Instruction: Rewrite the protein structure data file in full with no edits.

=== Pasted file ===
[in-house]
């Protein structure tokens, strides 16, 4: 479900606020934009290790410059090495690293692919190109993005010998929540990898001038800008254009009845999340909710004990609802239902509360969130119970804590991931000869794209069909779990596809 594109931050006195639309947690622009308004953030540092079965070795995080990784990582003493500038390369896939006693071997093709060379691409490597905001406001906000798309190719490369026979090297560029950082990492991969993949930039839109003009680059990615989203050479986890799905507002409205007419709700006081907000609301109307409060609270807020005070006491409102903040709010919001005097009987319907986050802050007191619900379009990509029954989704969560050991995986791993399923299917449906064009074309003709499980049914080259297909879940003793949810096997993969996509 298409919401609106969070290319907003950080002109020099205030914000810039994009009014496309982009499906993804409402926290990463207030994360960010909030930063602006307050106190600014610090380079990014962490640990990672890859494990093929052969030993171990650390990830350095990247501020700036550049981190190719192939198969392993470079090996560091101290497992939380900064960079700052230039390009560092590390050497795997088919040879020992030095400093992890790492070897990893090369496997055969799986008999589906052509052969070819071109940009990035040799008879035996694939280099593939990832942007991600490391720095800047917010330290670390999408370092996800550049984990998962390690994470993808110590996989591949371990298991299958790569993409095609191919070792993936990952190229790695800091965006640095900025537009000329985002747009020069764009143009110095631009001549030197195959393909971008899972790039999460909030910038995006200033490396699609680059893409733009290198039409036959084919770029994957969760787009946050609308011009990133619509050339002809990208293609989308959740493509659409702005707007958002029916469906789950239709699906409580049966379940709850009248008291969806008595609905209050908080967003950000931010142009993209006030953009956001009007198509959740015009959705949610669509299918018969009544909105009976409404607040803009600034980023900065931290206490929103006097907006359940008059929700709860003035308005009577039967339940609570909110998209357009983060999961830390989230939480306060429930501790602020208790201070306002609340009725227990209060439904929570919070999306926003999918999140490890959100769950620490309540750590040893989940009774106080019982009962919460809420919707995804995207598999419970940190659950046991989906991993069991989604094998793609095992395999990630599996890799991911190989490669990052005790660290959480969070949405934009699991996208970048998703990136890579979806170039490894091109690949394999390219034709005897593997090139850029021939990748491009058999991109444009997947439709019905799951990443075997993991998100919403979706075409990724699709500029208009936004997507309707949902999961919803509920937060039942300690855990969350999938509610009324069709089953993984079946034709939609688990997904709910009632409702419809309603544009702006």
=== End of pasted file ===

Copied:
[in-house]
């Protein structure tokens, strides 16, 4: 479900606020934009290790410059090495690293692919190109993005010998929540990898001038800008254009009845999340909710004990609802239902509360969130119970804590991931000869794209069909779990596809 594109931050006195639309947690622009308004953030540092079965070795995080990784990582003493500038390369896939006693071997093709060379691409490597905001406001906000798309190719490369026979090297560029950082990492991969993949930039839109003009680059990615989203050479986890799905507002409205007419709700006081907000609301109307409060609270807020005070006491409102903040709010919001005097009987319907986050802050007191619900379009990509029954989704969560050991995986791993399923299917449906064009074309003709499980049914080259297909879940003793949810096997993969996509 298409919401609106969070290319907003950080002109020099205030914000810039994009009014496309982009499906993804409402926290990463207030994360960010909030930063602006307050106190600014610090380079990014962490640990990672890859494990093929052969030993171990650390990830350095990247501020700036550049981190190719192939198969392993470079090996560091101290497992939380900064960079700052230039390009560092590390050497795997088919040879020992030095400093992890790492070897990893090369496997055969799986008999589906052509052969070819071109940009990035040799008879035996694939280099593939990832942007991600490391720095800047917010330290670390999408370092996800550049984990998962390690994470993808110590996989591949371990298991299958790569993409095609191919070792993936990952190229790695800091965006640095900025537009000329985002747009020069764009143009110095631009001549030197195959393909971008899972790039999460909030910038995006200033490396699609680059893409733009290198039409036959084919770029994957969760787009946050609308011009990133619509050339002809990208293609989308959740493509659409702005707007958002029916469906789950239709699906409580049966379940709850009248008291969806008595609905209050908080967003950000931010142009993209006030953009956001009007198509959740015009959705949610669509299918018969009544909105009976409404607040803009600034980023900065931290206490929103006097907006359940008059929700709860003035308005009577039967339940609570909110998209357009983060999961830390989230939480306060429930501790602020208790201070306002609340009725227990209060439904929570919070999306926003999918999140490890959100769950620490309540750590040893989940009774106080019982009962919460809420919707995804995207598999419970940190659950046991989906991993069991989604094998793609095992395999990630599996890799991911190989490669990052005790660290959480969070949405934009699991996208970048998703990136890579979806170039490894091109690949394999390219034709005897593997090139850029021939990748491009058999991109444009997947439709019905799951990443075997993991998100919403979706075409990724699709500029208009936004997507309707949902999961919803509920937060039942300690855990969350999938509610009324069709089953993984079946034709939609688990997904709910009632409702419809309603544009702006």